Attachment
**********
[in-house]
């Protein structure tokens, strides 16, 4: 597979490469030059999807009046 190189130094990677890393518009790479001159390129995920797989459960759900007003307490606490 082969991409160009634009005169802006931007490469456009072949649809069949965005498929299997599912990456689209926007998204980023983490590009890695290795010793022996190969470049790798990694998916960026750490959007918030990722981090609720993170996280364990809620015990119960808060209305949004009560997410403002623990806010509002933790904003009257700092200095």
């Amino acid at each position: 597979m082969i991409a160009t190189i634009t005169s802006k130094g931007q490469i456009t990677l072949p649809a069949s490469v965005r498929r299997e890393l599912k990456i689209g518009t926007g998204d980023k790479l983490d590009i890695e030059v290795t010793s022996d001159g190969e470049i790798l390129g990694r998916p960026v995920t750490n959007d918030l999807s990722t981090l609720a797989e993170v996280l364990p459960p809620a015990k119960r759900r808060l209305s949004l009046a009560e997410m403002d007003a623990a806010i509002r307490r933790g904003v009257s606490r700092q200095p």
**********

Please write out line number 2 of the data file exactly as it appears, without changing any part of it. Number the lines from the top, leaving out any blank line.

């Protein structure tokens, strides 16, 4: 597979490469030059999807009046 190189130094990677890393518009790479001159390129995920797989459960759900007003307490606490 082969991409160009634009005169802006931007490469456009072949649809069949965005498929299997599912990456689209926007998204980023983490590009890695290795010793022996190969470049790798990694998916960026750490959007918030990722981090609720993170996280364990809620015990119960808060209305949004009560997410403002623990806010509002933790904003009257700092200095």